At MA state house for assisted suicide hearing. Many people sporting “My life my choice my death” stickers.

Massachusetts Citizens for Life sent an email this morning claiming that pro-PAS groups were busing in supporters. I can’t verify that, but I can say that the crowd of more than 200 people included an awful lot of folks with those identical green stickers.

Committee chair cautions all to be respectful of those speaking on this “sensitive topic.”

Respect wore thin after the first 90 minutes at this hearing with the Joint Committee on Public Health. There were people testifying that there’s nothing compassionate about killing, and then there were people objecting to anyone saying that. The presiding officer, Rep. Jeffrey Sánchez (D-Jamaica Plain), finally made it clear that he didn’t want anyone accusing anyone else of lack of compassion.

Rep. Sánchez also made it clear that he favors the bill, although he has “struggled with it.”

MA Medical Society testifies in opposition to physician-assisted suicide. “Incompatible with physicians’ role as healer.”

Former Massachusetts Medical Society president Dr. Barbara Rockett, speaking for MMS, was brief and blunt in opposition to PAS. “This is incompatible with the physician’s role as healer.” She went on to say that MMS opposes legislative tinkering with the practice of medicine, which she sees in the bill’s assorted “requirements.” Dr. Rockett was active in the defeat of the PAS ballot initiative, saying during that campaign, “To substitute physician-assisted suicide for care represents an abandonment of the patient by the physician.”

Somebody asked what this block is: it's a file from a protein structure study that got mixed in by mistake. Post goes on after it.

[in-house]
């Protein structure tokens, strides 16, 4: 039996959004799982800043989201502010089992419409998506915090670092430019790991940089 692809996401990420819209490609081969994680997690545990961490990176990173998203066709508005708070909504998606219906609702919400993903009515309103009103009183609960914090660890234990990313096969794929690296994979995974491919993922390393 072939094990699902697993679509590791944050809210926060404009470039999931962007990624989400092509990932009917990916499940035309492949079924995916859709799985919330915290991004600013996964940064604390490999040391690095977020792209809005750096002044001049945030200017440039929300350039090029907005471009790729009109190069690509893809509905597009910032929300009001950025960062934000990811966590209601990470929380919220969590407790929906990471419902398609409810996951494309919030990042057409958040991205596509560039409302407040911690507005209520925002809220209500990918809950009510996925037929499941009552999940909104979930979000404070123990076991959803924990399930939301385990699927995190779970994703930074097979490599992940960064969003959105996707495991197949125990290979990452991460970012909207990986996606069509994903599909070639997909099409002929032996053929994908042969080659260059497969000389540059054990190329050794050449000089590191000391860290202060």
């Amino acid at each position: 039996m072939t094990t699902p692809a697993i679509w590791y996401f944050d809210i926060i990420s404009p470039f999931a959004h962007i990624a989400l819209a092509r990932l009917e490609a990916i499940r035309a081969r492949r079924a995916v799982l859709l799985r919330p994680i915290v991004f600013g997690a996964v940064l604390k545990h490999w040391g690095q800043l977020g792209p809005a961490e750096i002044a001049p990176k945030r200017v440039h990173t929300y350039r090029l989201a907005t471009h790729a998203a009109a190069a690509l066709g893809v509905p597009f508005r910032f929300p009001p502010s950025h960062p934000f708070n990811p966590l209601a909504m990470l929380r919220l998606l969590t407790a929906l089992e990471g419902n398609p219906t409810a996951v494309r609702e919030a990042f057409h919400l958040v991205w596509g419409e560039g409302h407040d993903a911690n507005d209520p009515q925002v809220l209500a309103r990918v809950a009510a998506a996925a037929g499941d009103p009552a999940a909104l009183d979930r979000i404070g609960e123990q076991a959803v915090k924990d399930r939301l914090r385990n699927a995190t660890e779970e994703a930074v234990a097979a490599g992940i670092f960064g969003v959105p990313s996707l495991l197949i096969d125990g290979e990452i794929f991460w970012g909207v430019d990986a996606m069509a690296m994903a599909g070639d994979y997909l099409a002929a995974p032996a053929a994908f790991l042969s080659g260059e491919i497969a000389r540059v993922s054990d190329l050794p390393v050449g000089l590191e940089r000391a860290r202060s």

Interesting: one of the bills today would prohibit health care pros from participating in the torture/abuse of prisoners. Drs testify re Do No Harm ethic. Will same drs apply that Do Not Harm ethic to PAS?

H.1998 was one of twenty bills on the agenda, although it drew most of the day’s testimony. Two other bills, one from each chamber, would “prohibit the participation of health care professionals in the torture and abuse of prisoners.” Physicians and psychologists provided vivid and compelling testimony favoring such a ban. Several of these professionals related how the co-opting of medical professionals in the torture of prisoners violates the “do no harm” ethic. These same professionals did not apply that ethic to H.1998, and in fact were silent on PAS today.

state rep Adkins (sp?) supports PAS, comparing force-feeding against patients’ will to torture.

Rep. Cory Atkins (D-Concord) came out in strong support of PAS, asking “who is in charge of us at the end of life?” She evoked the specter of force-feeding of dying patients against the express wishes of those patients, calling it torture and saying that families who insist on feeding dying loved ones do so “to make themselves feel better.” Chairman Sánchez found nothing objectionable in that declaration, judging from his silence as his colleague spoke.

One could make the case that a dying person’s family members might support PAS “to make themselves feel better.” Or would that be an uncivil thing to say? Would the chairman have been moved to interrupt someone making that claim? I can only guess.

Rep. Atkins declined to say who’s force-feeding a patient if the patient has an advance directive barring such an activity. Massachusetts already has a durable power of attorney/advance directive law on the books. If the kind of force-feeding Rep. Atkins describes is happening, it’s happening in violation of the law. And if medical professionals and law enforcement officials can’t handle a written order regarding feeding, that gives me no confidence that a PAS law full of “safeguards” would promote patient safety.